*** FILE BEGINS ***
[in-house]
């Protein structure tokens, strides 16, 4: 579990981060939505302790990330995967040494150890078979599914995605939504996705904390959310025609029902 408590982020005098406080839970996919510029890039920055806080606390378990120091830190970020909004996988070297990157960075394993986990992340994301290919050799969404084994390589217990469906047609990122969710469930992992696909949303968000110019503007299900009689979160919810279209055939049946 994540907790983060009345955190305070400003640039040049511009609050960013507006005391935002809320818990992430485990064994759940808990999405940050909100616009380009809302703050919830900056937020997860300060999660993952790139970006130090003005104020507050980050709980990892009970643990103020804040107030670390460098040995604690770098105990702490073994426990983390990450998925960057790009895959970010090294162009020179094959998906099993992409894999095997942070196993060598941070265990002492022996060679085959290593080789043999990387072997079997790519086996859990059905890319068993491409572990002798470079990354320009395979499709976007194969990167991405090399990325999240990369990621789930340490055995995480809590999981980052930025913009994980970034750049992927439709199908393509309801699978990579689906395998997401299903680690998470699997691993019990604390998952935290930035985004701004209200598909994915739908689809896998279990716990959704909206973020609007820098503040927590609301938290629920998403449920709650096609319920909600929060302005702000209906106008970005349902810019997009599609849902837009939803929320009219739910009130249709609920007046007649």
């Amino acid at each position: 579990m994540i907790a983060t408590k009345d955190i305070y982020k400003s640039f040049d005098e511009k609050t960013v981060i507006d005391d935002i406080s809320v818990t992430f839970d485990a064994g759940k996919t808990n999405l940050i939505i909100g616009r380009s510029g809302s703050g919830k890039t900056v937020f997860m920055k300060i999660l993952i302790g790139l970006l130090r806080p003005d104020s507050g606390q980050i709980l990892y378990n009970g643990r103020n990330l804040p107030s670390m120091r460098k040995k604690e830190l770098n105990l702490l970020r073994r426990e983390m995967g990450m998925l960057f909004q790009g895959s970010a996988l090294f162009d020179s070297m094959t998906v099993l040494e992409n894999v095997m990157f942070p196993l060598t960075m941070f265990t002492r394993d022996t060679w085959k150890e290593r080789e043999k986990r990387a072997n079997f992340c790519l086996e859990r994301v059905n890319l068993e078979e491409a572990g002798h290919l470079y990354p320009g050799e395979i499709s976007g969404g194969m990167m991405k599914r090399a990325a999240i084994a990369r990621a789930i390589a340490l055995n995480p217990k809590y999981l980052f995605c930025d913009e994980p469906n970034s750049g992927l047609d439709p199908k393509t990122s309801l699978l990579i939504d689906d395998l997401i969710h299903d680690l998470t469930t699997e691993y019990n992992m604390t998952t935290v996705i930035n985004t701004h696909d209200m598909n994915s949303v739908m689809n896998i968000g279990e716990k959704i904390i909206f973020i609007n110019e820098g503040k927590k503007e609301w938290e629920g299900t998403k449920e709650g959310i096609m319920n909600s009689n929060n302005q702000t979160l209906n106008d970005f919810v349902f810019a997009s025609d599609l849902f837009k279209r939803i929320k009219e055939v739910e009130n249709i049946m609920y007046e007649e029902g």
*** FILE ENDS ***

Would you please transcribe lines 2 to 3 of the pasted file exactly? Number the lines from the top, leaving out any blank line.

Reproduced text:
């Protein structure tokens, strides 16, 4: 579990981060939505302790990330995967040494150890078979599914995605939504996705904390959310025609029902 408590982020005098406080839970996919510029890039920055806080606390378990120091830190970020909004996988070297990157960075394993986990992340994301290919050799969404084994390589217990469906047609990122969710469930992992696909949303968000110019503007299900009689979160919810279209055939049946 994540907790983060009345955190305070400003640039040049511009609050960013507006005391935002809320818990992430485990064994759940808990999405940050909100616009380009809302703050919830900056937020997860300060999660993952790139970006130090003005104020507050980050709980990892009970643990103020804040107030670390460098040995604690770098105990702490073994426990983390990450998925960057790009895959970010090294162009020179094959998906099993992409894999095997942070196993060598941070265990002492022996060679085959290593080789043999990387072997079997790519086996859990059905890319068993491409572990002798470079990354320009395979499709976007194969990167991405090399990325999240990369990621789930340490055995995480809590999981980052930025913009994980970034750049992927439709199908393509309801699978990579689906395998997401299903680690998470699997691993019990604390998952935290930035985004701004209200598909994915739908689809896998279990716990959704909206973020609007820098503040927590609301938290629920998403449920709650096609319920909600929060302005702000209906106008970005349902810019997009599609849902837009939803929320009219739910009130249709609920007046007649």
């Amino acid at each position: 579990m994540i907790a983060t408590k009345d955190i305070y982020k400003s640039f040049d005098e511009k609050t960013v981060i507006d005391d935002i406080s809320v818990t992430f839970d485990a064994g759940k996919t808990n999405l940050i939505i909100g616009r380009s510029g809302s703050g919830k890039t900056v937020f997860m920055k300060i999660l993952i302790g790139l970006l130090r806080p003005d104020s507050g606390q980050i709980l990892y378990n009970g643990r103020n990330l804040p107030s670390m120091r460098k040995k604690e830190l770098n105990l702490l970020r073994r426990e983390m995967g990450m998925l960057f909004q790009g895959s970010a996988l090294f162009d020179s070297m094959t998906v099993l040494e992409n894999v095997m990157f942070p196993l060598t960075m941070f265990t002492r394993d022996t060679w085959k150890e290593r080789e043999k986990r990387a072997n079997f992340c790519l086996e859990r994301v059905n890319l068993e078979e491409a572990g002798h290919l470079y990354p320009g050799e395979i499709s976007g969404g194969m990167m991405k599914r090399a990325a999240i084994a990369r990621a789930i390589a340490l055995n995480p217990k809590y999981l980052f995605c930025d913009e994980p469906n970034s750049g992927l047609d439709p199908k393509t990122s309801l699978l990579i939504d689906d395998l997401i969710h299903d680690l998470t469930t699997e691993y019990n992992m604390t998952t935290v996705i930035n985004t701004h696909d209200m598909n994915s949303v739908m689809n896998i968000g279990e716990k959704i904390i909206f973020i609007n110019e820098g503040k927590k503007e609301w938290e629920g299900t998403k449920e709650g959310i096609m319920n909600s009689n929060n302005q702000t979160l209906n106008d970005f919810v349902f810019a997009s025609d599609l849902f837009k279209r939803i929320k009219e055939v739910e009130n249709i049946m609920y007046e007649e029902g």